May 15, 2003
JOBS AND GROWTH TAX RELIEF RECONCILIATION ACT OF 2003CONTINUED
AMENDMENT NO. 557
Ms. CANTWELL. Mr. President, I rise today in support of Senator Schumer's amendment to expand the higher education tax deduction. This amendment would make the higher education tax deduction permanent and increase the amount that taxpayers can claim for a deduction. The higher education tax deduction helps families afford a college education at a time when tuition increases are outpacing the cost of inflation. Families need help to be able to give their children the opportunities and support needed for a good solid education.
In our information-based economy, the value of a good education is the key to success. I know this from personal experience. When I left the House of Representatives, I went to work for a high technology company in Seattle, WA. I did not have any expertise or knowledge in this area, but because I had a solid education that gave me the foundation to learn on the job, I was able to learn quickly and thrive in my new environment. That is the value of a good education.
My experience is hardly unique. According to the Department of Labor, the typical worker will change jobs nine times during his or her career.
When workers change jobs, they will find that more and more employment opportunities require a college degree. Eight of the 10 fastest-growing occupations require at least a bachelor's degree. At the same time, jobs for people who have not attended college are quickly disappearing. Twenty-three of the 25 fastest-declining careers do not require a degree.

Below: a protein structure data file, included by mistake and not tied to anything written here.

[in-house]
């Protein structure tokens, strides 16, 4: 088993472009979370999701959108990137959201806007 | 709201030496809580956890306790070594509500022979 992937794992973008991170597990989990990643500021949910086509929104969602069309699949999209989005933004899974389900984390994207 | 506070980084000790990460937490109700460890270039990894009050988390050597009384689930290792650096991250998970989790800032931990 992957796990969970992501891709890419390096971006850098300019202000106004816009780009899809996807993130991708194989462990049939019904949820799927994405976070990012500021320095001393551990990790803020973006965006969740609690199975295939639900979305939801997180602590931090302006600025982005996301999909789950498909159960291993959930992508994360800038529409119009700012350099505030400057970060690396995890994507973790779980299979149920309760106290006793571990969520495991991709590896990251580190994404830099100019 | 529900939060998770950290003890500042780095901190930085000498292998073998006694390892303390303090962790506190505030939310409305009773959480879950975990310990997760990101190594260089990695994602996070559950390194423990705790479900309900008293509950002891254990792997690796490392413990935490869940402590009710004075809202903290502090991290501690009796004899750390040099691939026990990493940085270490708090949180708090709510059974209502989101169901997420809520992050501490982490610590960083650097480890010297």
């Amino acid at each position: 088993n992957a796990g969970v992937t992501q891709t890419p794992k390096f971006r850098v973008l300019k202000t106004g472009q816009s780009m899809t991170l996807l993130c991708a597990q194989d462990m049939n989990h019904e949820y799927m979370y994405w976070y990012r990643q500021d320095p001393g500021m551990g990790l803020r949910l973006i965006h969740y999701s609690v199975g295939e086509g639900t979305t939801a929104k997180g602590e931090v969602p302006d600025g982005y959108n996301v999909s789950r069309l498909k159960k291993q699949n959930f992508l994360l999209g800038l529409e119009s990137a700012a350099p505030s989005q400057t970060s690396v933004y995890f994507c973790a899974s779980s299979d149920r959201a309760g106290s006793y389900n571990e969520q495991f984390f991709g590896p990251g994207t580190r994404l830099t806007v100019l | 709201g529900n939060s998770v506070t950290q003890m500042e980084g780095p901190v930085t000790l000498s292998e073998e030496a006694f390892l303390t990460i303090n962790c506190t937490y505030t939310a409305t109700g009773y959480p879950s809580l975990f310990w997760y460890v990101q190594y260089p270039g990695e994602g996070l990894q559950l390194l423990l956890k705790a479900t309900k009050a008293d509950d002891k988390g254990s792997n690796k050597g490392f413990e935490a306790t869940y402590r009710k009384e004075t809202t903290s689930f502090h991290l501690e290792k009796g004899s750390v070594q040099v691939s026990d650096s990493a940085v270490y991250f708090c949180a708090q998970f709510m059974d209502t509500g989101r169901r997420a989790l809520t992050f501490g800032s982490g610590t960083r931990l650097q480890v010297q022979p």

A college degree is no longer a luxuryit is an imperative.
There is a "perfect storm" brewing at colleges across this country that is making it increasingly difficult for families to afford a college education. First, endowment earnings are down, significantly reducing revenue for colleges and universities. Second, the economy has been sluggish for so long that corporate and individual charitable giving has been reduced across the country. Third, the sluggish economy has put State budgets across the country in crisis. All of these factors are contributing to the skyrocketing costs of college tuitions.
In Washington State, the legislature has significantly cut funding for higher education and that means tuition is going up. In just the last 2 years, tuition at 4-year universities and two-year colleges has increased by 12 percent each year. Over the past decade, tuition at the University of Washington has shot up an astounding 103 percent.
This trend is not limited to my State.
The vast majority of American families rely in part on federal aid to help finance their children's college education. A recent General Accounting Office report illustrated this point. It found that more than 75 percent of all undergraduate students receive some form of federal financial assistance. In addition, more than 40 percent of all undergraduate students benefit from a higher education tax credit.
With the cost of tuition on the rise, we can expect that even more families will require aid to send their kids to college.
We cannot let the opportunities of higher education slip out of reach. Expanding access to federal financial aid is a critical long-term investment in our workforce, and in our economy.